Oracle Essentials; Oracle8 and Oracle8i

Oracle Essentials; Oracle8 and Oracle8i

2.0 1
by Rick Greenwald, Robert Stackowiak, Jonathan Stern

Oracle is an enormous system with myriad technologies, options, and releases. Most users—even experienced developers and database administrators—find it difficult to get a handle on the full scope of the Oracle system. And as each new version of the database is released, users find themselves under increasing pressure to learn about a whole range of new


Oracle is an enormous system with myriad technologies, options, and releases. Most users—even experienced developers and database administrators—find it difficult to get a handle on the full scope of the Oracle system. And as each new version of the database is released, users find themselves under increasing pressure to learn about a whole range of new technologies.This book distills the enormous amount of information about what Oracle is, where it came from, and what the latest releases do—and packages it into a compact, easy-to-read volume filled with focused text, illustrations and helpful hints. It explains what's new and important about Oracle's revolutionary releases, Oracle8 (the "object-relational database") and Oracle8i (the "Internet database"). It covers:

  • Oracle products, options, and overall architecture
  • Installing and running Oracle (creating databases, configuring Net8, starting up and shutting down Oracle)
  • Oracle data structures
  • Managing Oracle (implementing security, using the Oracle Enterprise Manager, dealing with fragmentation and reorganization, and performing backup and recovery)
  • Oracle networking
  • Monitoring and tuning
  • Multi-user concurrency and online transaction processing (OLTP)
  • Special issues for high-availability systems
  • Hardware architectures (e.g., SMP, MPP, NUMA) and their impact on Oracle
  • Data warehousing
  • Distributed databases
  • Extensions for Oracle8 and Oracle8i, including the latest Java and web technologies
It also includes an appendix full of references to additional online and offline resources.For new Oracle users, DBAs, developers, and managers, Oracle Essentials provides an invaluable, all-in-one introduction to the full range of Oracle features and technologies. But even if you already have a library full of Oracle documentation and books, you'll find that this compact book is the one you turn to, again and again, as your one-stop, truly essential reference.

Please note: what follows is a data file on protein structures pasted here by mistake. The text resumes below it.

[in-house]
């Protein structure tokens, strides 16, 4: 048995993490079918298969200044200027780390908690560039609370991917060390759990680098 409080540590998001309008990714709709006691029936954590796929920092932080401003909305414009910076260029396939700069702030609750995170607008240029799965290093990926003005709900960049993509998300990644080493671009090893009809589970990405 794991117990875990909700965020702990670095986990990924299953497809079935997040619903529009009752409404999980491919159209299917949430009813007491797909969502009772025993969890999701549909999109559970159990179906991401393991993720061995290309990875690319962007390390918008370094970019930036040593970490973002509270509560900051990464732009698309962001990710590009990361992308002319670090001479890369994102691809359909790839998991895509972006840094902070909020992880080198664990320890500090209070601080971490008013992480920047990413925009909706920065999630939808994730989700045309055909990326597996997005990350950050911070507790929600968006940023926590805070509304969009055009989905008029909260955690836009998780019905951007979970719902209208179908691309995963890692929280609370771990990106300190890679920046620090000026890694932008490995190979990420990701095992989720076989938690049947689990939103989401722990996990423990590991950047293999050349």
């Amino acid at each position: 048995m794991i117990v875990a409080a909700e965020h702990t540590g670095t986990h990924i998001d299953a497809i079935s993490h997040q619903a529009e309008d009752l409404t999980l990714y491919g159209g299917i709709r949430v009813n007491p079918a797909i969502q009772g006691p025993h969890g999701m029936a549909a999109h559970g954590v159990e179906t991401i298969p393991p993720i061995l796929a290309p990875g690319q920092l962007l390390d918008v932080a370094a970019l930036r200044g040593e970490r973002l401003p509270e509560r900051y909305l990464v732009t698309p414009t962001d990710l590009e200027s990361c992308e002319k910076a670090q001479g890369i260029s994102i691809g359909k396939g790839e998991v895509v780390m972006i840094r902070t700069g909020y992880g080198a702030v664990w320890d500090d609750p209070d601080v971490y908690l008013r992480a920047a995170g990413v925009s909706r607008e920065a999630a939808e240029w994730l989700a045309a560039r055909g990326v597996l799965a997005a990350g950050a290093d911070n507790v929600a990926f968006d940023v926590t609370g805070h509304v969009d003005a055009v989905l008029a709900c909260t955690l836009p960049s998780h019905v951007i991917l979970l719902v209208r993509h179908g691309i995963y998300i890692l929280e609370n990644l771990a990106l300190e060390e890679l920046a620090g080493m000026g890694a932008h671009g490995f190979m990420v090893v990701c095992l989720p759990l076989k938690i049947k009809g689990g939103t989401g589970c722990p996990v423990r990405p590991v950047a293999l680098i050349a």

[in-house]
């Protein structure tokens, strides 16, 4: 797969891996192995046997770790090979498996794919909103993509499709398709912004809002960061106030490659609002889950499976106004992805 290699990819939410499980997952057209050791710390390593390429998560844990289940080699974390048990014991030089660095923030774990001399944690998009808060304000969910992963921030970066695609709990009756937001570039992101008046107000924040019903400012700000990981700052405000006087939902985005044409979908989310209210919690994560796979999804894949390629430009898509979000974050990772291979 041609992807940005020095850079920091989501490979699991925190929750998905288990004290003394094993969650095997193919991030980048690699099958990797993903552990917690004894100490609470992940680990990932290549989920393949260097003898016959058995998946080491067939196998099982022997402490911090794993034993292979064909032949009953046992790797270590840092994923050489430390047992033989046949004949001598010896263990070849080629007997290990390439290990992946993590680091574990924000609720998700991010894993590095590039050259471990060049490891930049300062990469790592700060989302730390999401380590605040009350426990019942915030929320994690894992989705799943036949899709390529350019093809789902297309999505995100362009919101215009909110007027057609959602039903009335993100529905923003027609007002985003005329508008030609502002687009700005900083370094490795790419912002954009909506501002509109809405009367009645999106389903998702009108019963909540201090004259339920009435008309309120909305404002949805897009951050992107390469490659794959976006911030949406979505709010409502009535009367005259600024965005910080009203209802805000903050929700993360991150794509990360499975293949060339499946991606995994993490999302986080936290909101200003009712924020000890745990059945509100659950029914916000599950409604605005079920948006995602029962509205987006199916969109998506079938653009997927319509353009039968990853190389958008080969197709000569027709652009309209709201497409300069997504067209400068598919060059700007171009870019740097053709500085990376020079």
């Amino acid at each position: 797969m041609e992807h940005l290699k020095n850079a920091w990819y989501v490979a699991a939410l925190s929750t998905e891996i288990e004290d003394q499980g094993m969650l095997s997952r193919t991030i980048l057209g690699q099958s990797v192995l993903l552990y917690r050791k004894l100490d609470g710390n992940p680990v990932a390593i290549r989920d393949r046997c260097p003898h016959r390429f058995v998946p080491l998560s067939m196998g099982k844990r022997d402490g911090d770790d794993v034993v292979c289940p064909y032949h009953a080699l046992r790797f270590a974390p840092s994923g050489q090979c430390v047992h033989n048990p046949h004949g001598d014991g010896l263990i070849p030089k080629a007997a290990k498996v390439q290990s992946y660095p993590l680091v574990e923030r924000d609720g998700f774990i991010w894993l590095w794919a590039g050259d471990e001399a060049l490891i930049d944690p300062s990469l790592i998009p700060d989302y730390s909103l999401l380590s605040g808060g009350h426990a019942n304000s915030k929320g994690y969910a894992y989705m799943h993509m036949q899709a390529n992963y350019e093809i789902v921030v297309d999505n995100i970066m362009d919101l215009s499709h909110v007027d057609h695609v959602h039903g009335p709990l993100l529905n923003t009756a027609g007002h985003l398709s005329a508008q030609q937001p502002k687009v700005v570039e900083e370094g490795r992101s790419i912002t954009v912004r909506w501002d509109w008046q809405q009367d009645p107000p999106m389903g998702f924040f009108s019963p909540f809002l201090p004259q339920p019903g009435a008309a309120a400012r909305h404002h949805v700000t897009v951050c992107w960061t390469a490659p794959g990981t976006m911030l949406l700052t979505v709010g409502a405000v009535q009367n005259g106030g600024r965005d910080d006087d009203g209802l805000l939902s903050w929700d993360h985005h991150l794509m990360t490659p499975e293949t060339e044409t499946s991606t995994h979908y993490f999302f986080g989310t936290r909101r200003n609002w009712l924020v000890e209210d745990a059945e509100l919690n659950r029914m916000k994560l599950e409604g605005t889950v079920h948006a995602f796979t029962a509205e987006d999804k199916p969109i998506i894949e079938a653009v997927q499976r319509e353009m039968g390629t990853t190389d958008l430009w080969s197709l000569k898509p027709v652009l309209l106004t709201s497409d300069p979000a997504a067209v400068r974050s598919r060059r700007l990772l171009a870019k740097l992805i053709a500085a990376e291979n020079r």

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Chapter 7: Multiuser Concurrency

In this chapter:
Basics of Concurrent Access
Oracle and Concurrent User Access
Oracle8's Isolation Levels
Oracle8 Concurrency Features
How Oracle8 Handles SQL Operations
Concurrent Access and Performance

All information systems fulfill a single purpose: to collect, store, and retrieve information. As systems grow to handle many different users with many different needs, problems can arise as a result of the conflicting demands for concurrent access to the same data.

Concurrent user access to the same data is one of the most central and vexing issues for applications utilizing databases. Concurrency can affect two of the most important facets of any application: the underlying integrity of the data and the performance of the application system.

As Ken Jacobs, Vice President at Oracle, puts it in his paper entitled "Transaction Control and Oracle7," a multiuser database must be able to handle concurrently executing transactions in a way that "ensure(s) predictable and reproducible results." This goal is the core issue of data integrity, which, in turn, is the foundation of any database system.

As multiple users access the same data, there is always the possibility that one user's changes to a specific piece of data will be unwittingly overwritten by another user's changes. If this situation occurs, the accuracy of the information in the database is corrupted, which can render the data useless or, even worse, misleading. At the same time, the techniques used to prevent this type of loss can dramatically reduce the performance of an application system, as users wait for other users to complete their work before continuing. You can't solve this type of performance problem by increasing the resources available to an application because it's caused by the traffic visiting a piece of data, not by any lack of horsepower in the system that's handling the data.